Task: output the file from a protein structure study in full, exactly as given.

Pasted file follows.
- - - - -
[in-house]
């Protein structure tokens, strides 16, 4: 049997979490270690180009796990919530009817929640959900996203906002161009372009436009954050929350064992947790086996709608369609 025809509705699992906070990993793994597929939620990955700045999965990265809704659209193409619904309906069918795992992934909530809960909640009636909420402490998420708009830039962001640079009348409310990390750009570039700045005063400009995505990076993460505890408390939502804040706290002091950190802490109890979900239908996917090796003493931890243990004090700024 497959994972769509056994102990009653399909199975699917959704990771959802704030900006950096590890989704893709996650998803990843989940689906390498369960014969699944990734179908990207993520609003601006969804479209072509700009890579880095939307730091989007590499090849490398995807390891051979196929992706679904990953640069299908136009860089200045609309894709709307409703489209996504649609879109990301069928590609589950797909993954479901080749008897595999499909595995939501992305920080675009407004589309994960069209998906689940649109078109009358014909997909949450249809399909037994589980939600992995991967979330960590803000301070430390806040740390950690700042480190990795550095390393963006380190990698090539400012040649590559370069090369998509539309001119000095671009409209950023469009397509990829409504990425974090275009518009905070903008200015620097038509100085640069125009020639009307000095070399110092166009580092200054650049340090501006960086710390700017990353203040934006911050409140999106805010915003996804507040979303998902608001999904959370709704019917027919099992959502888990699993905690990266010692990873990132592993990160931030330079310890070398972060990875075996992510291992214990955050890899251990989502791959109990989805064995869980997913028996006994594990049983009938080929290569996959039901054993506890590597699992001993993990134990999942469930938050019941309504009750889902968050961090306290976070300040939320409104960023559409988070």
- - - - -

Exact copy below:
[in-house]
């Protein structure tokens, strides 16, 4: 049997979490270690180009796990919530009817929640959900996203906002161009372009436009954050929350064992947790086996709608369609 025809509705699992906070990993793994597929939620990955700045999965990265809704659209193409619904309906069918795992992934909530809960909640009636909420402490998420708009830039962001640079009348409310990390750009570039700045005063400009995505990076993460505890408390939502804040706290002091950190802490109890979900239908996917090796003493931890243990004090700024 497959994972769509056994102990009653399909199975699917959704990771959802704030900006950096590890989704893709996650998803990843989940689906390498369960014969699944990734179908990207993520609003601006969804479209072509700009890579880095939307730091989007590499090849490398995807390891051979196929992706679904990953640069299908136009860089200045609309894709709307409703489209996504649609879109990301069928590609589950797909993954479901080749008897595999499909595995939501992305920080675009407004589309994960069209998906689940649109078109009358014909997909949450249809399909037994589980939600992995991967979330960590803000301070430390806040740390950690700042480190990795550095390393963006380190990698090539400012040649590559370069090369998509539309001119000095671009409209950023469009397509990829409504990425974090275009518009905070903008200015620097038509100085640069125009020639009307000095070399110092166009580092200054650049340090501006960086710390700017990353203040934006911050409140999106805010915003996804507040979303998902608001999904959370709704019917027919099992959502888990699993905690990266010692990873990132592993990160931030330079310890070398972060990875075996992510291992214990955050890899251990989502791959109990989805064995869980997913028996006994594990049983009938080929290569996959039901054993506890590597699992001993993990134990999942469930938050019941309504009750889902968050961090306290976070300040939320409104960023559409988070």